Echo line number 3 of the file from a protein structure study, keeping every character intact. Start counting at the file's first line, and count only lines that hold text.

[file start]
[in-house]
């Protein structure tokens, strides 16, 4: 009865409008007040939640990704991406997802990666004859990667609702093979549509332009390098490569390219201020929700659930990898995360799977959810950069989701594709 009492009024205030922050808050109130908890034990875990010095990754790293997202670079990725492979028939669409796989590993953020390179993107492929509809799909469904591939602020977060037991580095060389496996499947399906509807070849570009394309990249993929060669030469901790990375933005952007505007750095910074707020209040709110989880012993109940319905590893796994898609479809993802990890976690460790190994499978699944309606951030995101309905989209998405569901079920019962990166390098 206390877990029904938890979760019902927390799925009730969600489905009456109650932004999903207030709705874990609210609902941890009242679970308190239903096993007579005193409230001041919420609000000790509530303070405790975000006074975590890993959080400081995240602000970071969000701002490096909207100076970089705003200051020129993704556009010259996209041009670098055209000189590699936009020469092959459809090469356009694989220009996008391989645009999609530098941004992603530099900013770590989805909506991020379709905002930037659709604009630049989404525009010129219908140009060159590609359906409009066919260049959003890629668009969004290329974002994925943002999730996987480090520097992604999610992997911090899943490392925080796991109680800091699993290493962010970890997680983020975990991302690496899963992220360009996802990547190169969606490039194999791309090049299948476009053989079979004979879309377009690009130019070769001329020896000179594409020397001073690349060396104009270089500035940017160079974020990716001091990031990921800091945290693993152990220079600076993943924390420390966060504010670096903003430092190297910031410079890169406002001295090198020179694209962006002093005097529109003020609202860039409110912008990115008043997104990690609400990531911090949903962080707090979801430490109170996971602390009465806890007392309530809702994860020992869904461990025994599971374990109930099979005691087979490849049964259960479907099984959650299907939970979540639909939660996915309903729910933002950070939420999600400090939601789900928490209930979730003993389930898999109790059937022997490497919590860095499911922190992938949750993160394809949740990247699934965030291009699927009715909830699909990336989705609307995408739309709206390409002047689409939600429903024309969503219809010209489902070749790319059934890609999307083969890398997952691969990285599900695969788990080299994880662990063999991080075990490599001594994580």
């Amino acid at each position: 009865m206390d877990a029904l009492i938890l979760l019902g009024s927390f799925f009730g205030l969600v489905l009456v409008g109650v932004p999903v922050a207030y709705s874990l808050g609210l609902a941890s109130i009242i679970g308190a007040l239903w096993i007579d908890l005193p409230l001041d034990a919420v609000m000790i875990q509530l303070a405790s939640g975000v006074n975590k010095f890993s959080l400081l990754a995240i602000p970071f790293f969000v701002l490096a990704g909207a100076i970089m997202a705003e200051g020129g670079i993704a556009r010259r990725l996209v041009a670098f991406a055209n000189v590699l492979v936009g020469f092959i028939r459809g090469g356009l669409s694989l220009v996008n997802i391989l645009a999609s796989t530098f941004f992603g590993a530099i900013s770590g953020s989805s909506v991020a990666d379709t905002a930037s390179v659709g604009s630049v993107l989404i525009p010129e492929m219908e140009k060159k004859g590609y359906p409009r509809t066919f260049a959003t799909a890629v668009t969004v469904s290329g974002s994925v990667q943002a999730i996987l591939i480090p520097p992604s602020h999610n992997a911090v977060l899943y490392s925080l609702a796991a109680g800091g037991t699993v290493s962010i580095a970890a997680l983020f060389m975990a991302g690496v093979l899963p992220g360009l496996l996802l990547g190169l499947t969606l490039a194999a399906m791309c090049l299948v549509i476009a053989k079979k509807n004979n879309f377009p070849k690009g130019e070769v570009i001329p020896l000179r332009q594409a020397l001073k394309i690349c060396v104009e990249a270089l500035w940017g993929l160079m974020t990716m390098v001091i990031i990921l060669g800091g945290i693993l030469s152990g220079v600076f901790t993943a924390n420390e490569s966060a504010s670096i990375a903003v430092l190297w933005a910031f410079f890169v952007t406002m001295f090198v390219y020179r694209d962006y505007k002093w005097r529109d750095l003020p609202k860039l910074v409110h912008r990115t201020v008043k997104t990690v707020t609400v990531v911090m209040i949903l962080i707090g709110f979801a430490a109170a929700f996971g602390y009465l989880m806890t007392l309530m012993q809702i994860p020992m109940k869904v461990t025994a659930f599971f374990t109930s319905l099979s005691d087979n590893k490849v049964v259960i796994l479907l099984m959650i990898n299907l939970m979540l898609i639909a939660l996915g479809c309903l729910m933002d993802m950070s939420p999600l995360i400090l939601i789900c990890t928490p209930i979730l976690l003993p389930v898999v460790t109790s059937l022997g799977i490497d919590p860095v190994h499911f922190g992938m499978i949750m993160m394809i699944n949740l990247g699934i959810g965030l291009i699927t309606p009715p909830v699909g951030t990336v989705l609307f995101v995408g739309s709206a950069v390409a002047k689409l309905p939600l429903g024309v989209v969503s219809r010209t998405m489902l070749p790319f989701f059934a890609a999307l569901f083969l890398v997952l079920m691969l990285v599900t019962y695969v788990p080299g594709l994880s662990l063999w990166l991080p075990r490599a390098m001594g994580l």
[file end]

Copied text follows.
């Amino acid at each position: 009865m206390d877990a029904l009492i938890l979760l019902g009024s927390f799925f009730g205030l969600v489905l009456v409008g109650v932004p999903v922050a207030y709705s874990l808050g609210l609902a941890s109130i009242i679970g308190a007040l239903w096993i007579d908890l005193p409230l001041d034990a919420v609000m000790i875990q509530l303070a405790s939640g975000v006074n975590k010095f890993s959080l400081l990754a995240i602000p970071f790293f969000v701002l490096a990704g909207a100076i970089m997202a705003e200051g020129g670079i993704a556009r010259r990725l996209v041009a670098f991406a055209n000189v590699l492979v936009g020469f092959i028939r459809g090469g356009l669409s694989l220009v996008n997802i391989l645009a999609s796989t530098f941004f992603g590993a530099i900013s770590g953020s989805s909506v991020a990666d379709t905002a930037s390179v659709g604009s630049v993107l989404i525009p010129e492929m219908e140009k060159k004859g590609y359906p409009r509809t066919f260049a959003t799909a890629v668009t969004v469904s290329g974002s994925v990667q943002a999730i996987l591939i480090p520097p992604s602020h999610n992997a911090v977060l899943y490392s925080l609702a796991a109680g800091g037991t699993v290493s962010i580095a970890a997680l983020f060389m975990a991302g690496v093979l899963p992220g360009l496996l996802l990547g190169l499947t969606l490039a194999a399906m791309c090049l299948v549509i476009a053989k079979k509807n004979n879309f377009p070849k690009g130019e070769v570009i001329p020896l000179r332009q594409a020397l001073k394309i690349c060396v104009e990249a270089l500035w940017g993929l160079m974020t990716m390098v001091i990031i990921l060669g800091g945290i693993l030469s152990g220079v600076f901790t993943a924390n420390e490569s966060a504010s670096i990375a903003v430092l190297w933005a910031f410079f890169v952007t406002m001295f090198v390219y020179r694209d962006y505007k002093w005097r529109d750095l003020p609202k860039l910074v409110h912008r990115t201020v008043k997104t990690v707020t609400v990531v911090m209040i949903l962080i707090g709110f979801a430490a109170a929700f996971g602390y009465l989880m806890t007392l309530m012993q809702i994860p020992m109940k869904v461990t025994a659930f599971f374990t109930s319905l099979s005691d087979n590893k490849v049964v259960i796994l479907l099984m959650i990898n299907l939970m979540l898609i639909a939660l996915g479809c309903l729910m933002d993802m950070s939420p999600l995360i400090l939601i789900c990890t928490p209930i979730l976690l003993p389930v898999v460790t109790s059937l022997g799977i490497d919590p860095v190994h499911f922190g992938m499978i949750m993160m394809i699944n949740l990247g699934i959810g965030l291009i699927t309606p009715p909830v699909g951030t990336v989705l609307f995101v995408g739309s709206a950069v390409a002047k689409l309905p939600l429903g024309v989209v969503s219809r010209t998405m489902l070749p790319f989701f059934a890609a999307l569901f083969l890398v997952l079920m691969l990285v599900t019962y695969v788990p080299g594709l994880s662990l063999w990166l991080p075990r490599a390098m001594g994580l």